Nathanial looked forward to the day that his family would become Pravum’s reigning monarchy. He had a lust for power and strived for it in any circumstance. The only problem in his life was his bastard sister. In his eyes, an ugly bitch who had no place in Pravum, and deserved to live in the dirty lands of Integer. How he hated her and her presence. But he hated the relationship between her and his mother. Nathanial often wandered how such an abomination entered the world through her, an attractive lady married to the must proud and zealous husband, with respectful children. He hated the fact that his mother had given birth to Raelyn. He hoped one day his father would force Maria to disown her, then the annoyance would no longer be around, even though Raelyn was riding at the back of the convoy, away from sight.
Riding alongside Nathanial was Davos’ personal advisor. Ligal and Nathanial had always been friends, Ligal took care of Nathanial whenever his parents were away from Mentior, or working and couldn’t offer the attention he needed. On many occasions Ligal would personally train Nathanial how to wield a sword and how to defend himself in dangerous combat situations. Nathanial was a natural at handling his sword, and Ligal was impressed by him. Ligal shared many stories with Nathanial, which further inspired him to become a conqueror and follow in his father’s footsteps. Ligal could be mistaken for Nathanial’s father if it were not for Davos’ existence. The pair trusted each other implicitly with personal opinions and stories of their activities when not attending their duties to Davos.

Maria Plyster – An excerpt from ‘A Monarch’s Gamble’

After a few hours of drinking and socialising, each party within the convoy went their separate ways to their tents. Davos and Ligal remained in the main tent drinking into the night. Maria knew that it would be hours until the two of them finished to rest for the night, which made her happy that she could spend some time alone, at least, that’s what most people thought. Before the drinking, Maria had talked with her bastard daughter, Raelyn, asking her how she was and whether Melissa or Nathanial were giving her a hard time along the journey. Even though Raelyn was a bastard, and children who were bastards were always treated badly and frowned upon, Maria loved her daughter dearly, and didn’t care about what others thought about their relationship. Raelyn was Maria’s most beautiful and loving child she had given birth to, and that’s what made Davos and the rest of the family hate her so much, because she was the smartest and most strong-willed. It infuriated Maria’s children that Raelyn was the best out of all of them, but she was only the best because of the way Maria had brought her up.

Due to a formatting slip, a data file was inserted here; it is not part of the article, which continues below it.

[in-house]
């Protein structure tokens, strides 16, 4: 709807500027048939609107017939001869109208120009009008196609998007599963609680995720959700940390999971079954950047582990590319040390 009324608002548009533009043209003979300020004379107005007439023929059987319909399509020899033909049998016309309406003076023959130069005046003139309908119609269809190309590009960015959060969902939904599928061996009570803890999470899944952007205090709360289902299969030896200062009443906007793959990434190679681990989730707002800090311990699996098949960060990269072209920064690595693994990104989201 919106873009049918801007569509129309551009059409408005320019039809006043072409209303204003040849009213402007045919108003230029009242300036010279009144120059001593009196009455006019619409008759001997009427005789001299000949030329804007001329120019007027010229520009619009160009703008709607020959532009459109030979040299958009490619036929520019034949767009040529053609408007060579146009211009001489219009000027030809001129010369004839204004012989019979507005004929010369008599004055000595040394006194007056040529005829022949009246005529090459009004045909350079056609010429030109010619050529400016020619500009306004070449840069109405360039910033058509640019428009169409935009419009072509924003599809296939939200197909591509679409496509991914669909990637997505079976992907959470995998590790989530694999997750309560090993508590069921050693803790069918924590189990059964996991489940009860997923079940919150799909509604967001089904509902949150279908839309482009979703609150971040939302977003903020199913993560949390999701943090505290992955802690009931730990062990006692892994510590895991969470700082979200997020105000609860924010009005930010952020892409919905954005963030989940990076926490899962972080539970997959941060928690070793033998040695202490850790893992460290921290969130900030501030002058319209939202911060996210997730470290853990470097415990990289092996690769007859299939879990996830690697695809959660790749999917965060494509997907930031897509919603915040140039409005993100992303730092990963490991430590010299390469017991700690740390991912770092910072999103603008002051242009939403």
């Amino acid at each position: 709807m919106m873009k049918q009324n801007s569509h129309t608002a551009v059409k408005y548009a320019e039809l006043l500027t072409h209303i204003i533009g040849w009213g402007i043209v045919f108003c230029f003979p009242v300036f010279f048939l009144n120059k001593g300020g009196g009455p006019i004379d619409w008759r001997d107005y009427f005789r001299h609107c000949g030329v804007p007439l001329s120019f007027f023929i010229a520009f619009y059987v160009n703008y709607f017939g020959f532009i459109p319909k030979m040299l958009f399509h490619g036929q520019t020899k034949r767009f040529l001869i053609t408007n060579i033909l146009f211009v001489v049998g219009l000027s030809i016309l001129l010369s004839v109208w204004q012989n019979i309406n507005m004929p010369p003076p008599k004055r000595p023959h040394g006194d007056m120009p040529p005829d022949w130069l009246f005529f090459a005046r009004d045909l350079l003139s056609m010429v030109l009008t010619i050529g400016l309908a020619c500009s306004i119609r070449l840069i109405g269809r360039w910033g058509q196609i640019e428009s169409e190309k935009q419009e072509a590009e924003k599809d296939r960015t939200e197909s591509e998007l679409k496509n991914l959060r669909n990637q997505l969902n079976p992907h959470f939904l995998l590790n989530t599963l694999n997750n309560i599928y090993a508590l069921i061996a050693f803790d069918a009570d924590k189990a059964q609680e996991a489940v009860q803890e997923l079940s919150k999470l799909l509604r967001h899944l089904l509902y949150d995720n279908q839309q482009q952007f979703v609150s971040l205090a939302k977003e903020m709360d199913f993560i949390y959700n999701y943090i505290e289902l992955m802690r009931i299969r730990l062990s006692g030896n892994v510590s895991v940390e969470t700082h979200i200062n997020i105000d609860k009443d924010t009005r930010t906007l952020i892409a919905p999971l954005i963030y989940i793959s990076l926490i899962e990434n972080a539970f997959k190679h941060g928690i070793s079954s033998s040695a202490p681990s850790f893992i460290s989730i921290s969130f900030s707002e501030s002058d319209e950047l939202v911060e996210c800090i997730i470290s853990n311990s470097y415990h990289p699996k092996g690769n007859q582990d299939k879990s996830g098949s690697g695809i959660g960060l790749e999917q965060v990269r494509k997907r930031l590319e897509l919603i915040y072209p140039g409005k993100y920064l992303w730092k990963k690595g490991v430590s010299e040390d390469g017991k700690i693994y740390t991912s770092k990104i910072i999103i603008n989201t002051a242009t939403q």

It was a little past ten o’clock, and Maria was undressing in her tent to rest for the night. Untying her boots and emerald green dress and placing them on a chair in the corner of her tent, she picked up her white nighty when there was a knock on the wooden post next to the tent flap. She spun round, a slight smile appearing, and a glimmer in her eye, she would not be spending the night alone. Maria walked over to the tent, and gently pealed part of the opening back to see who it was. She knew it wasn’t Davos, since he doesn’t know the courtesy of knocking, it was her assistant, hers and Davos’ horseman. Maria smiled at his presence and he bowed in respect of seeing her.

Back from fieldwork